I am a licensed speech-language pathologist in the state of Texas I and would recommend you look for a more specialized speech-language pathologist. A well qualified therapist should be able to offer compensatory strategies for immediate assistance, such as a calendar, but also activities to target neuroplasticity . (the ability of the brain to form and reorganize synaptic connections, especially in response to learning or experience or following injury.

Hi Jacqueline, sorry to hear you are struggling with your memory. I have a pretty awful memory myself, so I know how frustrating that can be! It sounds like the speech therapist you saw may not have very much experience in cognitive rehabilitation. You are clearly having difficulty with these daily tasks, and a good speech therapist should be able to help you get a little closer to your prior level of function. I encourage you to find another speech-language pathologist if you're not happy with her.

Good luck!

Does insurance pay for Cognitive Therapy for PPA diagnosis?

Anthem has denied this therapy for my husband. He had a ruptured aneurysm in 2013. He has had surgery and then ciuls. He suffers from severe short term memory loss. The insurance stated that "cognitive therapy is not beneficial for this type of injury."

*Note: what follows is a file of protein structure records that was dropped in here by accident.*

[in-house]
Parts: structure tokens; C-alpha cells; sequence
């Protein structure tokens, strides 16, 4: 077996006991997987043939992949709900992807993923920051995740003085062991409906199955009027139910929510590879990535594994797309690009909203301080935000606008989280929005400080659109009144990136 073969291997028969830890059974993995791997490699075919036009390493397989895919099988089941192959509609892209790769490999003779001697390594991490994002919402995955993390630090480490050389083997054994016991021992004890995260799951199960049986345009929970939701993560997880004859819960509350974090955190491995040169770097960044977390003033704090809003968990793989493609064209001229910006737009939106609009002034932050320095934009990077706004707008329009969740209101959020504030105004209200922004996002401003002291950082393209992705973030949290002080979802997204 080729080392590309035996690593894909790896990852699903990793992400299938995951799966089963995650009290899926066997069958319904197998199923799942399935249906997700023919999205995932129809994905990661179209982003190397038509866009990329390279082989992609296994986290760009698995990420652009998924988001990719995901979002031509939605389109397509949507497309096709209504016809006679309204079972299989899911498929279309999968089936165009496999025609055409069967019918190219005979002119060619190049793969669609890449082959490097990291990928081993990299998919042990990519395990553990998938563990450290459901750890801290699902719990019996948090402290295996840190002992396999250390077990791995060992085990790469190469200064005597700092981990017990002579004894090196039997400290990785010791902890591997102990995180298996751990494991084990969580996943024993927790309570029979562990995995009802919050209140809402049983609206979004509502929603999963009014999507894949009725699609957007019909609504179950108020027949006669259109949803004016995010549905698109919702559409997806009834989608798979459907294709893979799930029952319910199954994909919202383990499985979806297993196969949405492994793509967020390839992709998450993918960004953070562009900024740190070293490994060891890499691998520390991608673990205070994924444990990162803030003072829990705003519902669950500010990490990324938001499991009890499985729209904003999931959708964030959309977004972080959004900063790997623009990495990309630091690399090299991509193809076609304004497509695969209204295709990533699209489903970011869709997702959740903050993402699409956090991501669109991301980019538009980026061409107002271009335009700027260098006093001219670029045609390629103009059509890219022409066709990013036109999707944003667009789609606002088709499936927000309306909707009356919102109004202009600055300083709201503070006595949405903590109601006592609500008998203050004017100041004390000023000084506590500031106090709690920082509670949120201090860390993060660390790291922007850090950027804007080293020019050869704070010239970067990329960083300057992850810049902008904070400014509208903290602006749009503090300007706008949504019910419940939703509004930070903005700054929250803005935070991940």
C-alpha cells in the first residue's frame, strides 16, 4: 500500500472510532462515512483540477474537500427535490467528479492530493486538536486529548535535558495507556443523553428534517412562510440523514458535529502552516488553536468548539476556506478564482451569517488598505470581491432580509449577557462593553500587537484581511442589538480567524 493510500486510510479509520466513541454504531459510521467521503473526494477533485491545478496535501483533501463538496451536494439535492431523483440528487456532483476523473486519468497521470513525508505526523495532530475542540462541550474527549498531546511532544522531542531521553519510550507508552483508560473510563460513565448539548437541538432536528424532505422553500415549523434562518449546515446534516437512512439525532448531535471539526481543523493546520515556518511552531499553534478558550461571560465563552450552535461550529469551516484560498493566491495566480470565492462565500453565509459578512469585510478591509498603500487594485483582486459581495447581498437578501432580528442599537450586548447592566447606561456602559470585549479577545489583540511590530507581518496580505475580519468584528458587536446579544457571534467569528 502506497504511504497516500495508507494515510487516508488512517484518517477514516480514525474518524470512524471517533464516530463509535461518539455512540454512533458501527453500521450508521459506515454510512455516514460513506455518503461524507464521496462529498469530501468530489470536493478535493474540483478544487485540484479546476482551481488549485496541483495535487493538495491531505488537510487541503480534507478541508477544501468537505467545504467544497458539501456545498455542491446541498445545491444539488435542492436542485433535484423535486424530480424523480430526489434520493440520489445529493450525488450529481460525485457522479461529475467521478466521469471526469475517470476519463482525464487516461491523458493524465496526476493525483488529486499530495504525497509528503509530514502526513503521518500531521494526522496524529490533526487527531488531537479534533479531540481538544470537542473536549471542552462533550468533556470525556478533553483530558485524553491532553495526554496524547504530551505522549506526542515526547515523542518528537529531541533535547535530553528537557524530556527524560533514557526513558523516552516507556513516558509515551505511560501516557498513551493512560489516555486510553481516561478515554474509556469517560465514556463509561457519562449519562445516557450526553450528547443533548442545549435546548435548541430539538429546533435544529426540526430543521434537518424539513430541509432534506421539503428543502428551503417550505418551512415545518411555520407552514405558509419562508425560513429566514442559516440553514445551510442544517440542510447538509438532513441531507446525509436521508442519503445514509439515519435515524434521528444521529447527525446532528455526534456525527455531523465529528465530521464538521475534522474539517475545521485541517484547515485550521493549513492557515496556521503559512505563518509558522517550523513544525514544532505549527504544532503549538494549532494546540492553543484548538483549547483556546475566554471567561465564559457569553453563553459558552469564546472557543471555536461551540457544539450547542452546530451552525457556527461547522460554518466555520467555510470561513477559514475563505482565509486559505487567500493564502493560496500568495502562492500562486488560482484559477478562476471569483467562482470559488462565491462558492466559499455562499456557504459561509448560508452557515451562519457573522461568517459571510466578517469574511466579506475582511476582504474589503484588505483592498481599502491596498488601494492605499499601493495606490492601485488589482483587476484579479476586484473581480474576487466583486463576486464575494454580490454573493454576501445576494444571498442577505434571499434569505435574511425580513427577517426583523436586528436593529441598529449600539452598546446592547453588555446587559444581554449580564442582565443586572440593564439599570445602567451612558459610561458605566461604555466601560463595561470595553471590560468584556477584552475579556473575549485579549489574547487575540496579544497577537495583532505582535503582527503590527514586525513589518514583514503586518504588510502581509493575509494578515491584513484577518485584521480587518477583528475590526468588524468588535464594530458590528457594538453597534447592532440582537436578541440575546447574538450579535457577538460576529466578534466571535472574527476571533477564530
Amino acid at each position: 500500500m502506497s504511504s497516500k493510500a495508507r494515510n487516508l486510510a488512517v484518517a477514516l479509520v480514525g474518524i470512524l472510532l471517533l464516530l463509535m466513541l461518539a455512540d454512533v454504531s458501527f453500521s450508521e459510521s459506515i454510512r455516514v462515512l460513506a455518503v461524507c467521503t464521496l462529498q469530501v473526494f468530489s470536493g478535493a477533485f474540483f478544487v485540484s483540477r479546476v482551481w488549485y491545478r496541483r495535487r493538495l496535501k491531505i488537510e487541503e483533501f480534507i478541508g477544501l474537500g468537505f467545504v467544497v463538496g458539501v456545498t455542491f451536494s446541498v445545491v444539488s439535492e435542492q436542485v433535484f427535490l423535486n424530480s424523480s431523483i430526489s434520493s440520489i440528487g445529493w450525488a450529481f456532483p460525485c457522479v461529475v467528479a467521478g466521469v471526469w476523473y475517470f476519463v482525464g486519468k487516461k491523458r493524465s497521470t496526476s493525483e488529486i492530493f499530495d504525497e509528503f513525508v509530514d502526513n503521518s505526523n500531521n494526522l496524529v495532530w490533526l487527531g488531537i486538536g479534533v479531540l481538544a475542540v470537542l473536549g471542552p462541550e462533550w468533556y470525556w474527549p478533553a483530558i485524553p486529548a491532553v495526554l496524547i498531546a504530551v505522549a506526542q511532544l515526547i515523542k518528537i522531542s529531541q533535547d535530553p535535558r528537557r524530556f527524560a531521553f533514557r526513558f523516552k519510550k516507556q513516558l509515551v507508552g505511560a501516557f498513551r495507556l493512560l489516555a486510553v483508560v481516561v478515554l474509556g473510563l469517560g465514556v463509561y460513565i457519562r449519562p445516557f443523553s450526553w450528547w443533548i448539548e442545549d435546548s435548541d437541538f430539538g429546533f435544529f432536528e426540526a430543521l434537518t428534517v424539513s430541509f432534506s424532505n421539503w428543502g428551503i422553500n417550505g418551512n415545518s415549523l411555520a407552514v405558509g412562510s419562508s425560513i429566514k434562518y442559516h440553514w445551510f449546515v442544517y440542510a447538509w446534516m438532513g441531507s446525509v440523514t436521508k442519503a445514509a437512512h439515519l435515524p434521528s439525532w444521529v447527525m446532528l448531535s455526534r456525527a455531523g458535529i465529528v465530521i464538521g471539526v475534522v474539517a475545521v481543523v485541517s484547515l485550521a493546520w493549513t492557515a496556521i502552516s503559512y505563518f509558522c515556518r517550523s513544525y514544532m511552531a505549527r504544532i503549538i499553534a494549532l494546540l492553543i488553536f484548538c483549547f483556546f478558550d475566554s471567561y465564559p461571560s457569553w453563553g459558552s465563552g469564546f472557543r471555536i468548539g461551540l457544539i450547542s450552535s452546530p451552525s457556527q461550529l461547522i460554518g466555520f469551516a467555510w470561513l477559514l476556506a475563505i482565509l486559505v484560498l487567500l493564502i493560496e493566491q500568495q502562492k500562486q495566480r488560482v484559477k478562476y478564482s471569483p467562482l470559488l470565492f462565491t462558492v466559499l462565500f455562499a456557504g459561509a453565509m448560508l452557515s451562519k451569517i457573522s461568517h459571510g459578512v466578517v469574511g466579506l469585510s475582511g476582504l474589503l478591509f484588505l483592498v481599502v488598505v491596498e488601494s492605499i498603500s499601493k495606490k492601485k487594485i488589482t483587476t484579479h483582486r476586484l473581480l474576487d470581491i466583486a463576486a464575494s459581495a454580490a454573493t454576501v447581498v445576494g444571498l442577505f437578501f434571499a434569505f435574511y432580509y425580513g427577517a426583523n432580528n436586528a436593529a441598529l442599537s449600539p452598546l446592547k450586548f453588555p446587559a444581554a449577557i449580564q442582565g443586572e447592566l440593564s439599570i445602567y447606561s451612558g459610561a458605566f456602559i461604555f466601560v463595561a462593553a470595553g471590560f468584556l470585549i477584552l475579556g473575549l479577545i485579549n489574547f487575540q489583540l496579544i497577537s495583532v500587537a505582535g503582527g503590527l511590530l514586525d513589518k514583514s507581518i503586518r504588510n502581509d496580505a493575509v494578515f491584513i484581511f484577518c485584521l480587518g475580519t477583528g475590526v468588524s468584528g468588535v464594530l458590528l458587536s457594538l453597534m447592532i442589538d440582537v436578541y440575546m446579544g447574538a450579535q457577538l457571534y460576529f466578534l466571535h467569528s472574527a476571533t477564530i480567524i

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After 14 years post injury for my son I am still of the opinion that the jury may still be out re possible/probable/increased improvements in cognitive issues - some improvement sure but not in leaps and bounds. Is this because this area of rehab is poorly addressed as opposed to the physical and insurance companies don't want toknow about it or is this simply the reality?
Hey Denise! I def know what you mean! I had a tbi in 1982 just 2 weeks before graduation from college. I worked exactly the number of quarters needed to received SS-disability. Contact SS online and see if you can qualify. I had to end up going before a judge, but I was accepted!Hang in there and never give up! look me up on FB-Donna Burge in Louisiana!